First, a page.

Growing up in the South Bay community of Olympia, Washington, SFC Van Kirk lived down the street from the South Bay Fire Department.

“I had wanted to be a volunteer firefighter for a while, giving back to the community I grew up in,” he recalls. “Being a full-time active Guard member, I wasn’t sure if I would have that chance.”

He got his chance three years ago when his Unit switched from a five-day workweek to a four-day, 10-hour-a-day schedule.

“The schedule switch gave me the opportunity to go for it, and the leadership with the Civil Support Team supported it.”

Becoming a firefighter and emergency medical technician (EMT) takes time and requires the individual to volunteer a certain number of hours to earn required certifications. However, being a full-time member of the 10th Civil Support Team and responding at a moment’s notice to support local law enforcement and first responders also requires a lot of time and energy.

“The training for both firefighting and EMT is time-consuming,” says SFC Van Kirk. “My command supported everything about me volunteering with South Bay.”

Volunteering with South Bay hasn’t hindered SFC Van Kirk’s work at the CST.

“He probably volunteers 40-50 hours a month with the fire department,” says CST First Sergeant (1SG) Paul Gautreaux. “He never misses a day of work with us though. He is even there on Mondays getting our folks and gear ready for the week ahead.”

This past Fourth of July, SFC Van Kirk put his training, both with the fire department and the CST, to use during a critical situation. That morning, he and other members of the South Bay team responded to a call involving a driver missing a turn and hitting two small children who were playing on the shoreline.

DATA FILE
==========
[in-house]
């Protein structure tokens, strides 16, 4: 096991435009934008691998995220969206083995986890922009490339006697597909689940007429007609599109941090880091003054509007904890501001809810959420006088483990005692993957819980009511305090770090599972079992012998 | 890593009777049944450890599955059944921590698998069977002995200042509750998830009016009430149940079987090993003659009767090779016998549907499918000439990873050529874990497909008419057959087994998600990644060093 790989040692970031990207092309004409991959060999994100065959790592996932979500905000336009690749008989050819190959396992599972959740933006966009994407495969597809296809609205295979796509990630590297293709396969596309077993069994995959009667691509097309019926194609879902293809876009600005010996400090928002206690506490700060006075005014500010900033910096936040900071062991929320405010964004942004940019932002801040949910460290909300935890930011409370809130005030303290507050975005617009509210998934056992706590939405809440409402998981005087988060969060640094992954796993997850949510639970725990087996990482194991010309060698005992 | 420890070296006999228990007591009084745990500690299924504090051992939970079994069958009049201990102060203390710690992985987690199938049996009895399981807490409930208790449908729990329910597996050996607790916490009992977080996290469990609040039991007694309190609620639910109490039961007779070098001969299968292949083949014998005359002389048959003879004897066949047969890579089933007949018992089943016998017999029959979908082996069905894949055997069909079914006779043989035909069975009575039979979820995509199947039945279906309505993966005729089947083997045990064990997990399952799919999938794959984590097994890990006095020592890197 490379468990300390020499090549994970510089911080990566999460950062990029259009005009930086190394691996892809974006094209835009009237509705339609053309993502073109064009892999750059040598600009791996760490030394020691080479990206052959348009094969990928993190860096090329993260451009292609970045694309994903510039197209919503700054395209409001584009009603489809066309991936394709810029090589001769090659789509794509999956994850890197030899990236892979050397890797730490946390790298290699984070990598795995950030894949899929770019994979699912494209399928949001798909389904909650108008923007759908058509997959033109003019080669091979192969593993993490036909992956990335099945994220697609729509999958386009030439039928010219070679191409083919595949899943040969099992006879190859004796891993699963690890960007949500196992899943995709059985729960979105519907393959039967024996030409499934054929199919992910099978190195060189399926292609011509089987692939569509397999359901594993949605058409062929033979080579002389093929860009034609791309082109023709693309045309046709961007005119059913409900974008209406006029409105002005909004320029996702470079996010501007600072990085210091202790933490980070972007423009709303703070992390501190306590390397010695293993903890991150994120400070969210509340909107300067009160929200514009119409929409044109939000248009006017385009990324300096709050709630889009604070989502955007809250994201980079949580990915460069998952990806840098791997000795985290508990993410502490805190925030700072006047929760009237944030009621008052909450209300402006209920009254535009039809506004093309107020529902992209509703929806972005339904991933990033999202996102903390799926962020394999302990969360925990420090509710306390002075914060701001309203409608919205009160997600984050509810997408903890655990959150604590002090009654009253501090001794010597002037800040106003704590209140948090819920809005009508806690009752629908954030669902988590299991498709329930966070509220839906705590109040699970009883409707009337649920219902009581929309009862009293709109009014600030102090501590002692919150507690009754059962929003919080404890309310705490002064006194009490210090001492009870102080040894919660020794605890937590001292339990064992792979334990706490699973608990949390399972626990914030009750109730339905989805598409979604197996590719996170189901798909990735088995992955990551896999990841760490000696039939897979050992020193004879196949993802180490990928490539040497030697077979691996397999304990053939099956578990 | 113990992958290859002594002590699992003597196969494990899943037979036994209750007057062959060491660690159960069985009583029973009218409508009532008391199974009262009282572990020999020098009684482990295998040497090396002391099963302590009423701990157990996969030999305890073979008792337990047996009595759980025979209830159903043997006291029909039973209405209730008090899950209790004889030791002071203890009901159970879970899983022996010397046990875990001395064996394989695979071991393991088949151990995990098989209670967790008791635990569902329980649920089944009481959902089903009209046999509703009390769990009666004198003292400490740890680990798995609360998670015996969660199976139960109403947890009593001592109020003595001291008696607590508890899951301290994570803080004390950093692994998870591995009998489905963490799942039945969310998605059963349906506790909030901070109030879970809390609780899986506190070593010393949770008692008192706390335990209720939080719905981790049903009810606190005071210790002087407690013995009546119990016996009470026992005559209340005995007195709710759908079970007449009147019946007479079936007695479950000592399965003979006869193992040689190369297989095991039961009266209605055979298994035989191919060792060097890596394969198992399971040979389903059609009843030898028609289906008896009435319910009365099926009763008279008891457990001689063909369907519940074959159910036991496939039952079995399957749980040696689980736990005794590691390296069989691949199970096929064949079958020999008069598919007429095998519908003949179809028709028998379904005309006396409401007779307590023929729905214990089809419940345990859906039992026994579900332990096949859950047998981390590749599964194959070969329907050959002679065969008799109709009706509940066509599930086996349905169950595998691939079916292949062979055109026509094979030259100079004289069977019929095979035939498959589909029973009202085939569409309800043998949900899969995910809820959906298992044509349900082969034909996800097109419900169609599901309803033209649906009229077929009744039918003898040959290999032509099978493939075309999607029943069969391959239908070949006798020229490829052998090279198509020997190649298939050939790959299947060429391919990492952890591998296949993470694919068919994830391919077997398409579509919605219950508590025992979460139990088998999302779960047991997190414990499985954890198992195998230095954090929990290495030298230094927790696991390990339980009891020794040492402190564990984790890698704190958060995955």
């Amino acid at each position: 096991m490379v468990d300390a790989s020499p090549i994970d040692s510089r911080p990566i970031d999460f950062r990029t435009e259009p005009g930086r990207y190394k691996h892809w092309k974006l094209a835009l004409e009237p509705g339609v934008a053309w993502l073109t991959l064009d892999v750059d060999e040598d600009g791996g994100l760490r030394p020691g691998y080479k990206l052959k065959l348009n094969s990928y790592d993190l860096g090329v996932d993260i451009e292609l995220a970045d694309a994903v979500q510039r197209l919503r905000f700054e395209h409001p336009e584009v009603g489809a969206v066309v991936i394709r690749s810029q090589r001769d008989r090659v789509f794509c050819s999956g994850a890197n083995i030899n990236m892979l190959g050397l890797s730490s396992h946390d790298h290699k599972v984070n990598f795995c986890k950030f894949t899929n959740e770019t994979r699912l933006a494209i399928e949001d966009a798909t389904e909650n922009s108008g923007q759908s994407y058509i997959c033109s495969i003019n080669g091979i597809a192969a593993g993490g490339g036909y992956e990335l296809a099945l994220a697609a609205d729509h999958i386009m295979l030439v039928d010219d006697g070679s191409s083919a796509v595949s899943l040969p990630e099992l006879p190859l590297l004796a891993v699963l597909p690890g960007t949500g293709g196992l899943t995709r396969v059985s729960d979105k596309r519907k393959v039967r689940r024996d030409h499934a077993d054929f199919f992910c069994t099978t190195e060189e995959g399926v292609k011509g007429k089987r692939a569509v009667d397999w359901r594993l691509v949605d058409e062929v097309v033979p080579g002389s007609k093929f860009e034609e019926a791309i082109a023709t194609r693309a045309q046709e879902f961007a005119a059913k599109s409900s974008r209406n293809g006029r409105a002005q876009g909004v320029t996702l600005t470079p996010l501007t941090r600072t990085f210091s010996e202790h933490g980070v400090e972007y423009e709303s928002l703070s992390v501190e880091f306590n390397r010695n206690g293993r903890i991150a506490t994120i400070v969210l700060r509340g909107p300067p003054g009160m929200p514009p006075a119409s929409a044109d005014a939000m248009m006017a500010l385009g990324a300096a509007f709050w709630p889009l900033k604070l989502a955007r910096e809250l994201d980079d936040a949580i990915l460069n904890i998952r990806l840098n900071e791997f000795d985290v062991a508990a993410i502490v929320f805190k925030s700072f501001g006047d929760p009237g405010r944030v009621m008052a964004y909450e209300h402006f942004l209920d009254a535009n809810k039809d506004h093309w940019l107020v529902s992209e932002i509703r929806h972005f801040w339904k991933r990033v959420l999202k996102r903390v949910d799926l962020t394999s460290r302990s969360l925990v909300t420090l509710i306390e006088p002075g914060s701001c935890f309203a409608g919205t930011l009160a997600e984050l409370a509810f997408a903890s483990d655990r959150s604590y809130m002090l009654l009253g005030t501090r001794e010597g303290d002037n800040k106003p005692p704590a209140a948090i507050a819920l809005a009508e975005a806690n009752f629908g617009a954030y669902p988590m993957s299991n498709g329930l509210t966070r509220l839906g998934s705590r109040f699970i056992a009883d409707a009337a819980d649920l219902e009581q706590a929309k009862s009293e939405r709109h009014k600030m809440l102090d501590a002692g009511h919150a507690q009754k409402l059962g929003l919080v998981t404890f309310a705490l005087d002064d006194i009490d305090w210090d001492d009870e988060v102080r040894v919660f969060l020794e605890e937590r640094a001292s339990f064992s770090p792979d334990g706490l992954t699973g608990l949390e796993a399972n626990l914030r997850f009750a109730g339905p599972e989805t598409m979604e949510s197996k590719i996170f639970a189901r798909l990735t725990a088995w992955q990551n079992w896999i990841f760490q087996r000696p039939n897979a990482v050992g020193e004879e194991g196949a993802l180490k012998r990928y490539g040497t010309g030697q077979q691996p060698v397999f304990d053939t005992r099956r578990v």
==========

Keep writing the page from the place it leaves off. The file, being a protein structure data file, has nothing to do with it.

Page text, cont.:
“We got to the scene first and the two children were injured pretty bad, so we immediately called for additional EMTs, contacted the hospitals, and got everything organized quickly,” he explains, adding the two children were rushed to a local hospital at the time, and “are doing great today.”

SFC Van Kirk received praise from his station leadership for his work.

“Nick was our only volunteer who stayed on for the additional shift,” says John Clemons, medical service officer with the South Bay Fire Department. “He organized the sub-units to the incident and helped save the lives of two little ones. He is a real asset to our station.”

The dedicated Soldier is also an asset to the CST. “He [SFC Van Kirk] is like so many in the organization,” says Major (MAJ) Wes Watson, commander of the CST. “They are the quiet professionals, volunteering their own time to help others. It’s just the spirit of the National Guard.”

Serving the community is one of the many values of the Army National Guard. By serving part-time, Guard Soldiers are given the flexibility and opportunity to pursue their passions, whether it’s volunteering at home, getting a degree, or working a civilian job. With careers in fields like engineering, medicine, and police and protection, there’s no limit to success in the National Guard. To explore available opportunities, browse the job board or contact a recruiter to learn more!

From an original article by CPT Joseph Siemandel, Washington Army National Guard, which appeared in the news section of NationalGuard.mil in November 2019.

Share on FacebookShare on Twitter

Women Join Ranks of Cavalry Scouts in Nebraska

SGT Danielle Martin tackles an obstacle during the 1-134th Cavalry Squadron’s spur ride during annual training in the Republic of Korea June 17, 2019. (Photo by SGT Anna Pongo)

LINCOLN, Neb. – Every Soldier in the Army National Guard has a story: the reasons why they joined the military, picked their particular military occupational specialty (MOS), or serve in their military Unit of choice.